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Kwok v Kwok: Is Section 3 Counsel Always Appropriate?

Kwok v. Kwok, 2019 ONSC 3549 (CanLII), http://canlii.ca/t/j0vr4

Introduction

Section 3 of the Substitute Decisions Act, 1992[1] (“SDA”) is complex legislative tool. Though, on its face, the legislation appears straightforward.

In summary, section 3 of the SDA provides the court with authority to direct the Public Guardian and Trustee (PGT) to arrange for legal representation to be provided for a person who does not have a lawyer, their capacity is in issue, and they are the subject of a proceeding under the SDA. The individual for who the appointment of a legal representative is made is deemed to have capacity to retain and instruct counsel. Furthermore, the legal fees for the appointed lawyer (colloquially known as “Section 3 Counsel”) are paid from the property of the person for who Section 3 Counsel has been appointed to represent. Lastly, the legal fees for Section 3 Counsel can be assessed in the ordinary course under the Solicitors Act, by a litigation guardian or attorney for property if the person whose capacity is in question is deemed to be incapable of managing property.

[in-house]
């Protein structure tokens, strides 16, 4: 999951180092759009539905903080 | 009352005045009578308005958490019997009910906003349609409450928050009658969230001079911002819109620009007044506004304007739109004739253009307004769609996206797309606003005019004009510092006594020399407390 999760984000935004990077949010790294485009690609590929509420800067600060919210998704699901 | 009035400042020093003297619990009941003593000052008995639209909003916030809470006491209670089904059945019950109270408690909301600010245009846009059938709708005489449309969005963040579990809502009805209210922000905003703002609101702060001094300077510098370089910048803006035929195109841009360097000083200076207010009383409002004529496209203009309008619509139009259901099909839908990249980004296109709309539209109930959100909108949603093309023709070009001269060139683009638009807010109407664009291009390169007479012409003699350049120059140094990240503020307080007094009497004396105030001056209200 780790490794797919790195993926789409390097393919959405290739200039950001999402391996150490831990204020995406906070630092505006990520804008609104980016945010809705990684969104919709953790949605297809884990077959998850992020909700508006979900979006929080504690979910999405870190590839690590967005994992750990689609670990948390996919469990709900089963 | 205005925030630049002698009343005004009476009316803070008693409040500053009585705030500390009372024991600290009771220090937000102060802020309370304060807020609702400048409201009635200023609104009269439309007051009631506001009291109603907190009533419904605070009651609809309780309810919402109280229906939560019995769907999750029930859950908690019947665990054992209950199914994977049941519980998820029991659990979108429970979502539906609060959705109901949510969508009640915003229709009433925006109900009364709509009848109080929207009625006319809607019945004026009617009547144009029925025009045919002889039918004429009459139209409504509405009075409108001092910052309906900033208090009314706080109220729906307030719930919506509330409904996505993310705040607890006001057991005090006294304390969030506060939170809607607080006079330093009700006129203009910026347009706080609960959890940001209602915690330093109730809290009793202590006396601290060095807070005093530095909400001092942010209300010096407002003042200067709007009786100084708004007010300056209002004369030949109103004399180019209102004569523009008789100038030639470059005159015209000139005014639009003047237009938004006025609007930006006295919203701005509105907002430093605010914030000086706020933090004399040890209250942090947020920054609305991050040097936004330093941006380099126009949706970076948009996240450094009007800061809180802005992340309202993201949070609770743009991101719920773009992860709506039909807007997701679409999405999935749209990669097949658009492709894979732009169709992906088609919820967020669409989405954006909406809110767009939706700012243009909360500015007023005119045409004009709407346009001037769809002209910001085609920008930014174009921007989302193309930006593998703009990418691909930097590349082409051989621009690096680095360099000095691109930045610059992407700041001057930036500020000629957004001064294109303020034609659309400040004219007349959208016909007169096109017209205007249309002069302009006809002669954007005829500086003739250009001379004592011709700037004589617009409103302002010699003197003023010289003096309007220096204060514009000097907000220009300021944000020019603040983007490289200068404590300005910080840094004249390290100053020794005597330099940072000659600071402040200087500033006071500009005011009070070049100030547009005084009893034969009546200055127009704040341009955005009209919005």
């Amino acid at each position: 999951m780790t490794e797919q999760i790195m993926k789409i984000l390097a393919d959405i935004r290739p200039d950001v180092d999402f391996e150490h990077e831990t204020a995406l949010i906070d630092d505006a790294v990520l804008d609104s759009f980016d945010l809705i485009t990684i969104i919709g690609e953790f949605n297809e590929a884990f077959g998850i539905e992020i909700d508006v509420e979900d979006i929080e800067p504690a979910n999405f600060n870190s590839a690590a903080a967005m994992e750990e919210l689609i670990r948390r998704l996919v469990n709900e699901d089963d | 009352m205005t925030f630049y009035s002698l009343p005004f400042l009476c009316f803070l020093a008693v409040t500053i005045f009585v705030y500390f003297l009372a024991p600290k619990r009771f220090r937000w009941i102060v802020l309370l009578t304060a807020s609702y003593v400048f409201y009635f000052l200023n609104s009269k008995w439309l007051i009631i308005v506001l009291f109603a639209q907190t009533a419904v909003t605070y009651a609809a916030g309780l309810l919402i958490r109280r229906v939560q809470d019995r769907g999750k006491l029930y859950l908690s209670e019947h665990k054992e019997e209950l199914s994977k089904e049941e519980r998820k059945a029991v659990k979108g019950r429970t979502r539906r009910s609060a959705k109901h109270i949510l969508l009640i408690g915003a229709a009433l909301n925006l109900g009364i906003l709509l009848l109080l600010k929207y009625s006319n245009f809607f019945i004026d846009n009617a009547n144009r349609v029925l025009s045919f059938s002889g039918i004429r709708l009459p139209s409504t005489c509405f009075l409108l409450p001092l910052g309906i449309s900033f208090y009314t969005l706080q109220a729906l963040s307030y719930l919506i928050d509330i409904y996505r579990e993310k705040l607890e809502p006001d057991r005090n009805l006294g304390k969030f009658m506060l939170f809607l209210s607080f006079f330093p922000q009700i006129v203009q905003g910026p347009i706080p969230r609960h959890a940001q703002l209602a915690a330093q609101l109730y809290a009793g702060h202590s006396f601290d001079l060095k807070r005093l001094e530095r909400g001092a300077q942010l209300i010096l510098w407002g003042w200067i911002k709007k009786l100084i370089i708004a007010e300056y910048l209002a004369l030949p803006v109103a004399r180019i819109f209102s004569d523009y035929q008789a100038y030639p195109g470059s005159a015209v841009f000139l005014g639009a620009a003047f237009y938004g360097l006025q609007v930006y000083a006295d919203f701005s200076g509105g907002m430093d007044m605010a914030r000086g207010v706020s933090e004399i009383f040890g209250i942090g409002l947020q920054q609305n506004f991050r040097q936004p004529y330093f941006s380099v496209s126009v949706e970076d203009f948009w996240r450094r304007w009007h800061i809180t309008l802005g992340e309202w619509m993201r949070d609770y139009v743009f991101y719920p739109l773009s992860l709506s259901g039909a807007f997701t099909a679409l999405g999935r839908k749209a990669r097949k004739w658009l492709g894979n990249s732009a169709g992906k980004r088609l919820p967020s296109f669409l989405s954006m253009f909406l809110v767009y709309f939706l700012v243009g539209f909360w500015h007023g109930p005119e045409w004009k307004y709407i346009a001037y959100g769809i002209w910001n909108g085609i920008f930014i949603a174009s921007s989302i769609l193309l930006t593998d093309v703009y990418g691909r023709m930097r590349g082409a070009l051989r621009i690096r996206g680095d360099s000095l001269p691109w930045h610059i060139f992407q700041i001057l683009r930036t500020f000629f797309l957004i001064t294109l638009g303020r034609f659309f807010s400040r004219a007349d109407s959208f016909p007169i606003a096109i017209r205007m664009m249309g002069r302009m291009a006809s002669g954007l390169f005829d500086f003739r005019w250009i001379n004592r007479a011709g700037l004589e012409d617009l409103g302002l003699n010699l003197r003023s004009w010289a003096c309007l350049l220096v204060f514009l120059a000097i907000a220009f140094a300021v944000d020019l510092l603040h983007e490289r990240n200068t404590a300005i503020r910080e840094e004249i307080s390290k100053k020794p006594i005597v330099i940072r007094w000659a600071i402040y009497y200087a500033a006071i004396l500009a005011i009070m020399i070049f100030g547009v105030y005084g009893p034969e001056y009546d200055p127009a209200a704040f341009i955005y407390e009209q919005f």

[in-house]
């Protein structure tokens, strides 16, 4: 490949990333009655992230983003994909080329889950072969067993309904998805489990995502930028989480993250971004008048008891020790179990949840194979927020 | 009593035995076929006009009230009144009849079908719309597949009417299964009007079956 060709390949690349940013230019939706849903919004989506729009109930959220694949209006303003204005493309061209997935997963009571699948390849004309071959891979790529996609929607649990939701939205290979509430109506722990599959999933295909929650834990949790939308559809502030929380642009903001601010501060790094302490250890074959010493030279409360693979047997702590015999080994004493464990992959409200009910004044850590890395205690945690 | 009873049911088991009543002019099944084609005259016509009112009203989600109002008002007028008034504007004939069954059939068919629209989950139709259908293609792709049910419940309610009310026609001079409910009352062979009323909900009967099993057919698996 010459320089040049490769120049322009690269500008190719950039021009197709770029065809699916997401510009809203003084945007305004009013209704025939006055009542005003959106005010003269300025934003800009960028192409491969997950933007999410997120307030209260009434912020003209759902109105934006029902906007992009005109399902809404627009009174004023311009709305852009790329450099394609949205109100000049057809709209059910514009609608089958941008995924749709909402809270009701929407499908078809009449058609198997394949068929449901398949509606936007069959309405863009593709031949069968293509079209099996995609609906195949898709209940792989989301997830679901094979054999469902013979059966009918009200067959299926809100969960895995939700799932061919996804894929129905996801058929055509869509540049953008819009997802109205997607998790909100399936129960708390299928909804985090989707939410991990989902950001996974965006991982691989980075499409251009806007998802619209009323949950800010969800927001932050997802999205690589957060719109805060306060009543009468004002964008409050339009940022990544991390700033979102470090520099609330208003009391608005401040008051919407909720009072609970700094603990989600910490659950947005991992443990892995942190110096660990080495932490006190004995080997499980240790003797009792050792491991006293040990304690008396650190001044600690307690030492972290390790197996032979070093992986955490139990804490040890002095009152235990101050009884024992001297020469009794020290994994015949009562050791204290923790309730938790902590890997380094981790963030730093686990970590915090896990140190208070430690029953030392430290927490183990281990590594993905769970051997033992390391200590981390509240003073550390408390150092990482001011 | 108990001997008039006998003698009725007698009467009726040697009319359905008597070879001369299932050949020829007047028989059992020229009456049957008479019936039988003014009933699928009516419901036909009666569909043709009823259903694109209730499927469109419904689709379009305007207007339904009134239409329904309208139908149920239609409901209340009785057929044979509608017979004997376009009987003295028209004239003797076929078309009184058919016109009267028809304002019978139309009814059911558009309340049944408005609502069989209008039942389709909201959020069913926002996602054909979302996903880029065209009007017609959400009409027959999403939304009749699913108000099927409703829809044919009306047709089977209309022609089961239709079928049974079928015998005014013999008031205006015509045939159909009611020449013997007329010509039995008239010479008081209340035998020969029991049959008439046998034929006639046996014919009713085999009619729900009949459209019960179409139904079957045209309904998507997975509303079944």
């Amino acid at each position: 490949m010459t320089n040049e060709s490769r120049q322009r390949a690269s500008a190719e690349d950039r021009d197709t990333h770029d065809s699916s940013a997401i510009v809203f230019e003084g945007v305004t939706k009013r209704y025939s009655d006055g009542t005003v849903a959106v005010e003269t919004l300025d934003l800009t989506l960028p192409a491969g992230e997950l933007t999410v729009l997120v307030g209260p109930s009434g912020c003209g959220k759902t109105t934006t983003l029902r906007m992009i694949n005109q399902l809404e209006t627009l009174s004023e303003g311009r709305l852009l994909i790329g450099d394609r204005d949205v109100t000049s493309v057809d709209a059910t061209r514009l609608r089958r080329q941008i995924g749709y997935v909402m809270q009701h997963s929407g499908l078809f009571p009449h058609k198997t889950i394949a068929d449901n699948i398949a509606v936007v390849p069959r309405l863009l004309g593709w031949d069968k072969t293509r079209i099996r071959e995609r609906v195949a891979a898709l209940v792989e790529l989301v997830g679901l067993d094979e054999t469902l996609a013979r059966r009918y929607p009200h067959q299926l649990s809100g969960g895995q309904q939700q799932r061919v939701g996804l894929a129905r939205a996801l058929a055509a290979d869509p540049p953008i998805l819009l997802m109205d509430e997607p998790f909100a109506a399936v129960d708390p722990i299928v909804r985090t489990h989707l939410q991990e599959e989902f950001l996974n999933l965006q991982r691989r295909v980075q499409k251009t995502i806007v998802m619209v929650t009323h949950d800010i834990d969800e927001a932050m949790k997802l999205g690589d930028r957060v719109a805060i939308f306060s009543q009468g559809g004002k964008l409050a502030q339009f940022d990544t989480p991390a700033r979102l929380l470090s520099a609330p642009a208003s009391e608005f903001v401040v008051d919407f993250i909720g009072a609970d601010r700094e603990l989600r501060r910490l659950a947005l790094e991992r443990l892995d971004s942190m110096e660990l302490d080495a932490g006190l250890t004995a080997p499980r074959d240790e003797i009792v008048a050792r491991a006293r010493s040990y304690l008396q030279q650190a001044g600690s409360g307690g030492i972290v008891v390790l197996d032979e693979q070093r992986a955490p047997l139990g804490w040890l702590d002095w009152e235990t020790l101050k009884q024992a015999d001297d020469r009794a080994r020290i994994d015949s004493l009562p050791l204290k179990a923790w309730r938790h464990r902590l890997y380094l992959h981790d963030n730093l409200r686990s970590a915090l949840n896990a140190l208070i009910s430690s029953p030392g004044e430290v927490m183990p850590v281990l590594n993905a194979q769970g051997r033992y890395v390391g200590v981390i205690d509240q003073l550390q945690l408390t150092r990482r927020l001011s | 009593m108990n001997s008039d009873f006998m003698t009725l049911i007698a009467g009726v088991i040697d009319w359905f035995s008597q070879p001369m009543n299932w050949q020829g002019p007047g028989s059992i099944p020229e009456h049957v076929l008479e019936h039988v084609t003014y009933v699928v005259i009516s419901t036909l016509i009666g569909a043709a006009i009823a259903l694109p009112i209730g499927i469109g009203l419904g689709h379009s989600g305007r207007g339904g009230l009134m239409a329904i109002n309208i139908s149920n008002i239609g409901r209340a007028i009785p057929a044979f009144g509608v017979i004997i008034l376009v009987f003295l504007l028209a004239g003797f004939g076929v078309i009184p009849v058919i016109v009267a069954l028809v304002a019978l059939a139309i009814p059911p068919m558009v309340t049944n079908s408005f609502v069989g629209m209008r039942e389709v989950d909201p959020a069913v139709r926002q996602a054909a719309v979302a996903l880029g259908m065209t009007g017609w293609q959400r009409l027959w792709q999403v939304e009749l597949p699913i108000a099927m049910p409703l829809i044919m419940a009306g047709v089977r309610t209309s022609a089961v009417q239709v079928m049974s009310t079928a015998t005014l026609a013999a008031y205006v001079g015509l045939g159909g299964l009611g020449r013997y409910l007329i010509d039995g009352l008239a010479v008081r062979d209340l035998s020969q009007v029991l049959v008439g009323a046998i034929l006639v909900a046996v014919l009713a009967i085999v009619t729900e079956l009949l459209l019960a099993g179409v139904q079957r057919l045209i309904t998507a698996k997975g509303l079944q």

Although the mechanism for the appointment of Section 3 Counsel appears to be clear, it is deficient of detail and legislative guideline. As such, the court in various circumstances has added to the developing case law in an attempt to clarify the bounds of this legislative tool.

The cases of Banton v Banton[2], Abrams v Abrams[3], Sylvester v Britton[4] and Miziolek v Miziolek[5] are some of the seminal decisions in which the court attempted to clarify the purpose, role, and function of Section 3 Counsel.